Review: This whips ass.
Genuinely, I could leave it there and consider it a suitable review. Why expend a bunch of bytes and bloviation on Melissa when anybody with one working lughole could tell you that this smokes?
The album cover is cool; King Diamond (lead screamer) looks like some unholy mashup of Ace Frehley, Rob Halford and Dave Vanian; and a simple rundown of the track listing should give one a flavour as to how motherfucking incredible this platter is going to be: 'Evil', 'Curse of the Pharaohs', 'Into The Coven', 'At The Sound of the Demon Bell'...it goes on, but I could just halt here and let those marinade in your brainbox for a while.
I often have the albums on loud when I'm reviewing them. This one, however, was cranked to distinctly un-neighbourly volumes, and I'm banking on either being taken down by an armed response unit or being worshipped by the locals as the true spawn of Wotan.
Perhaps you might appreciate some context around this sulphurous little beauty; this is Mercyful Fate's debut album, released in 1983 just around the time that the New Wave of British Heavy Metal was losing momentum. However, this makes Melissa contemporaneous with some important Euro-metal developments, not least of all the release of German outfit Accept's Balls To The Wall. I highlight this album in particular because Accept shared with Mercyful Fate a sensibility that includes classical influences. This represents something of a break from most NWOBHM bands, who still looked towards the pentatonic-based hard rock of the 1970s for musical cues.
Which isn't to say that Melissa doesn't sound like a NWOBHM release - it absolutely does for the most part. However, unlike the Roundhouse mob, who flirted with demonic imagery without ever really going the whole hog, the Mercyful Fate of Melissa definitively choose the left-hand path, and in doing so would influence bands like Morbid Angel and one of my faves, Death. They're probably just pipped to the post of black metal pioneers by Venom, but as a listening experience Venom suck whilst this slaps, so let's call Mercyful Fate the first good black metal band.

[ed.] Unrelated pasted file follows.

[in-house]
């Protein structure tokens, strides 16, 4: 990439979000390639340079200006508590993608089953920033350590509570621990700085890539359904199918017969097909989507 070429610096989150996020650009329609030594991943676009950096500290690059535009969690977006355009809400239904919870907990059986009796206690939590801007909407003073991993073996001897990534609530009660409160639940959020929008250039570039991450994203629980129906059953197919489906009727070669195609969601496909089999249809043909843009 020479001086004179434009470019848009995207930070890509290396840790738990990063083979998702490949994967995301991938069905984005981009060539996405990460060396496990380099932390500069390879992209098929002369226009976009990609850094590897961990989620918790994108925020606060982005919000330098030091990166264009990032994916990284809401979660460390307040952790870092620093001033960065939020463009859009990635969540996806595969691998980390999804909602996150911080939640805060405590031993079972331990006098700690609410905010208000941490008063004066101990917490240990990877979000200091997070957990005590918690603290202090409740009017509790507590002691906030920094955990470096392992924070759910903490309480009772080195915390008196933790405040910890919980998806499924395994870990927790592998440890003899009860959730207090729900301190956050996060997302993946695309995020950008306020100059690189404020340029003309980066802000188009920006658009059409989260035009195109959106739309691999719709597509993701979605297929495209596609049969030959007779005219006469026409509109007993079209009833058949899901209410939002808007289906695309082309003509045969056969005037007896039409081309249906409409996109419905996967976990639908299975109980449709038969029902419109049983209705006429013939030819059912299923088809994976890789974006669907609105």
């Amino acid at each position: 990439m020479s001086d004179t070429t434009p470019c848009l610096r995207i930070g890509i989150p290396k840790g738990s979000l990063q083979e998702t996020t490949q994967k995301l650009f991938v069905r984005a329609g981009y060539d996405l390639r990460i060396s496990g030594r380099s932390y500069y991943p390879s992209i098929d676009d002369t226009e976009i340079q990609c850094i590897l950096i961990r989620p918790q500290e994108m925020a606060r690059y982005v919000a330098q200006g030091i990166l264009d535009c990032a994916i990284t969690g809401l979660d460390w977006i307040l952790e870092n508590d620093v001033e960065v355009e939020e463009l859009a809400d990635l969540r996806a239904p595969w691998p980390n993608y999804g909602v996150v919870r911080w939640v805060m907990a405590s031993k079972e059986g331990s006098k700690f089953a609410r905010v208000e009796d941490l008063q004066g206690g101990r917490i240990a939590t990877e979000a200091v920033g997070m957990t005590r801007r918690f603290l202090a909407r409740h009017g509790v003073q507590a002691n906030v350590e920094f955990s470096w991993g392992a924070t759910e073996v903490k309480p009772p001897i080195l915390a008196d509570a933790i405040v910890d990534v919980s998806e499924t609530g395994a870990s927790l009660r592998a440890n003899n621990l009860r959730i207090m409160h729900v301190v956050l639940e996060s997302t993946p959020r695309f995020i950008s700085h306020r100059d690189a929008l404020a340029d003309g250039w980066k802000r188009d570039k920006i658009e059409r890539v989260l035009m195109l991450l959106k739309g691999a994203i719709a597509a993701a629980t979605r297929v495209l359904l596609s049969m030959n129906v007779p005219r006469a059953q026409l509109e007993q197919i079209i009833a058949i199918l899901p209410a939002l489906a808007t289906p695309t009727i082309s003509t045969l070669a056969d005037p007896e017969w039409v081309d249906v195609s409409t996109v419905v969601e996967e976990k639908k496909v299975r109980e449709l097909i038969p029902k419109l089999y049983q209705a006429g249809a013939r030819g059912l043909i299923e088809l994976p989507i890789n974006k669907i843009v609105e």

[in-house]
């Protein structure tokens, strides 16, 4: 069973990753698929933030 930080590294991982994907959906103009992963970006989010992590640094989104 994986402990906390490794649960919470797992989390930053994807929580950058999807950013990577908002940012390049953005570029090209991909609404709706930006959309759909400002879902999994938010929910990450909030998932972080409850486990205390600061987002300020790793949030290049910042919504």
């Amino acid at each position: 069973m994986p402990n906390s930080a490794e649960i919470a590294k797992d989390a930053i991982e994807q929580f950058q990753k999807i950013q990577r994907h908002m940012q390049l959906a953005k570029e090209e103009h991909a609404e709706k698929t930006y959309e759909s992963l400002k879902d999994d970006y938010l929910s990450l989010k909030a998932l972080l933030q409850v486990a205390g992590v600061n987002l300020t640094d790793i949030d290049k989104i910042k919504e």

Why? Because they're songs are full of Tonka-truck sized riffs, banshee screams and some inventive soloing from guitarist Hank Sherman. Really, King's vocals cannot be emphasised enough - his mid-range is characterful (and not unlike fellow Scandinavian Tobias Forge of Ghost, tonally speaking) but it's the Halford-esque falsetto that powers these tracks to new heights. There are great King Diamond moments all over the shop, but probably the bit that tickles me most is on 'Black Funeral' where he first sings "Oh, hail Satan" in his chest voice, and then replies to himself with "YES, HAIL SATAN!" in his ghoul-shriek. Stryper never did anything half this fun, and that's why Lucifer, Son of the Morning, is winning the rock 'n' roll stakes.
As mentioned before, the riffage is supreme and each song has about a million great examples. My favourites are probably those that underpin the chorus to 'Into The Coven' (one of the wretched PMRC's so-called 'Filthy Fifteen' songs) and the bit in 'Satan's Fall' where King spits "Bringing the blood of a newborn child!", plus virtually every moment in 'Curse of the Pharaohs' (sample lyric: "Don't touch, never ever steal / Unless, you're in for the kill"), a song that should be the Danish national anthem. (NB: having said that, Denmark's national anthem does have some pretty heavy metal lyrics; don't let "There is a lovely country" fool you, the rest of it rips.)
All this winds up with the strange, chilling tale of the title character, Melissa, who we are told is a witch and it is heavily implied that she's been executed for her eldritch practices. But is she truly gone...? Great business, all told. I can't get enough of this. As it so happens, King Diamond used to own a human skull he named Melissa; par for the course, one could surmise, for guy who also has a microphone stand made from human leg bones. Plus, after leaving Mercyful Fate he did a bonkers track about his "grandmaaaaaa!". Essential heavy metal.